Dr. Annie Vogel Ciernia’s lab to look at immunological underpinnings of neurodevelopmental disorders

Dr. Annie Vogel Ciernia.

Dr. Annie Vogel Ciernia opened her lab at the Djavad Mowafaghian Centre for Brain Health today; she joins the University of British Columbia as an Assistant Professor in the Department of Biochemistry & Molecular Biology, having completed a postdoctoral fellowship at the University of California–Davis (UC Davis). Dr. Ciernia’s research program will focus on how genes control development in the brain, and the mechanisms by which disruptions in gene regulation can negatively impact brain function.

“I’m very interested in how the immune system interacts with the developing brain, and how the two systems regulate gene expression to coordinate normal brain developmental and in neurodevelopmental disorders,” says Dr. Ciernia, who was mentored in the Autism Training Program at UC Davis. Her work at UC Davis centered on understanding the mechanisms for regulating genes in development and neuroplasticity in Autism Spectrum Disorders.

Dr. Ciernia’s most recent paper, published in the journal Cerebral Cortex last week, found an epigenetic “signature” in the cerebral cortex—the part of the brain where functions such as speech and decision-making take place—and that epigenetic modifications can amplify genetic and immune system risk factors for neurodevelopmental disorders. Epigenetics refers to a process by which non-genetic, environmental factors influence gene expression; these findings represent progress toward understanding the ways in which external influences and microglia—the brain’s immune cells—can alter brain development.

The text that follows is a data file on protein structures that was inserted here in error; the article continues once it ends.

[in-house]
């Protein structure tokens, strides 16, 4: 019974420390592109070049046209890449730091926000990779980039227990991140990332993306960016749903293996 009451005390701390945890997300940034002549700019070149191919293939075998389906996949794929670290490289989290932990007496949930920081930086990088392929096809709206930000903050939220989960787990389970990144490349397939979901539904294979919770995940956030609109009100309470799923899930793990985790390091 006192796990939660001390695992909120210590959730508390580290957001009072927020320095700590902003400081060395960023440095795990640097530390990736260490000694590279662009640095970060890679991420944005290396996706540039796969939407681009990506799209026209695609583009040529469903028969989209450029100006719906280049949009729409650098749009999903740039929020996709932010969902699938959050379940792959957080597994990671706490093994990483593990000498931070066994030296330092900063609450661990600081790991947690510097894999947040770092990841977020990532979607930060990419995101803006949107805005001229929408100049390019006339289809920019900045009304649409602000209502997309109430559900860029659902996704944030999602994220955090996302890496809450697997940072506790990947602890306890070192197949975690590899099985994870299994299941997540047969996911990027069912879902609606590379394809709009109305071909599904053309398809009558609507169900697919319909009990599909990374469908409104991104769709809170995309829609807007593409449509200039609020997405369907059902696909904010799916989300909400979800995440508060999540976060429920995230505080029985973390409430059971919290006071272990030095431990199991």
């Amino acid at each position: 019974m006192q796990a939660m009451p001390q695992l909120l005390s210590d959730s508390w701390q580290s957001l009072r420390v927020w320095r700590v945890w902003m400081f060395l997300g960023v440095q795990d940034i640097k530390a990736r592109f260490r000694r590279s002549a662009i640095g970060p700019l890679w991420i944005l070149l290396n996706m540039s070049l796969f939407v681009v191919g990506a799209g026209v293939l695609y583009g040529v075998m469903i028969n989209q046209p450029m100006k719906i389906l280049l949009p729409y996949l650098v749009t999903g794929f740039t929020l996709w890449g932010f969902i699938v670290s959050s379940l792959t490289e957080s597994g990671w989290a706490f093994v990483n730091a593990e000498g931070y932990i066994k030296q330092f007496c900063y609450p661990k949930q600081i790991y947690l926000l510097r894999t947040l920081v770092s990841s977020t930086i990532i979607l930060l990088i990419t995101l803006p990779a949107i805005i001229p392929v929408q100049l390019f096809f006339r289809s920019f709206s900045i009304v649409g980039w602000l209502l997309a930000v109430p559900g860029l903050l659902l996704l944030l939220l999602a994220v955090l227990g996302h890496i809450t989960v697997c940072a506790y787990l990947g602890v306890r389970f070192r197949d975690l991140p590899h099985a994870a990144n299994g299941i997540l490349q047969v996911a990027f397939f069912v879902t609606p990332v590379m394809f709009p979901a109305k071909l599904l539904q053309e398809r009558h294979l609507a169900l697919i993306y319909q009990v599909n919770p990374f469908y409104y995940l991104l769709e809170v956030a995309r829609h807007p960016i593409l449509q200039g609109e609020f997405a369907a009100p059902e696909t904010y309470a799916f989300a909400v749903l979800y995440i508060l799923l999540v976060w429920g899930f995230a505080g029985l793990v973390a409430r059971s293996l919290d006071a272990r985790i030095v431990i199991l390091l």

The study, the first of its kind, looked at DNA methylation in post-mortem human samples from several neurodevelopmental disorders compared to healthy controls. They found an overlap between epigenetic changes in the brain and genes known to be critical for both early brain function and the immune system, including microglia.

“We found that changes in the DNA methylation from human brain matched genes identified in several mouse models of neurodevelopmental disorders. We found both that both neuronal and microglial genes were impacted by these changes, suggesting a role for the immune system in mediating epigenetic influences on neuronal development.”

Prior to her arrival in Vancouver, Dr. Ciernia was appointed to a Canada Research Chair in Understanding Gene Expression in the Brain, which will enable her to build a lab in the DMCBH to study how early life experience shapes the epigenome and influences an individual across the lifespan.

“I’m excited to be joining an incredible community of brain researchers at UBC, and in particular am looking forward to sharing the environment with clinical teams,” said Dr. Ciernia. “It will be a big motivator to be reminded on a daily basis of how our work can ultimately impact patients and families.”

Dr. Ciernia’s lab will be located on the fourth floor of the Djavad Mowafaghian Centre for Brain Health, and while she has two graduate students and three undergraduate students beginning work with her in the fall, she may have additional opportunities for postdoctoral fellows or research associates. To learn more about Dr. Ciernia’s lab and upcoming opportunities, visit ciernialab.com.

Outside of the lab, Dr. Ciernia looks forward to exploring the trails of the Pacific Northwest, including Pacific Spirit Park and Stanley Park.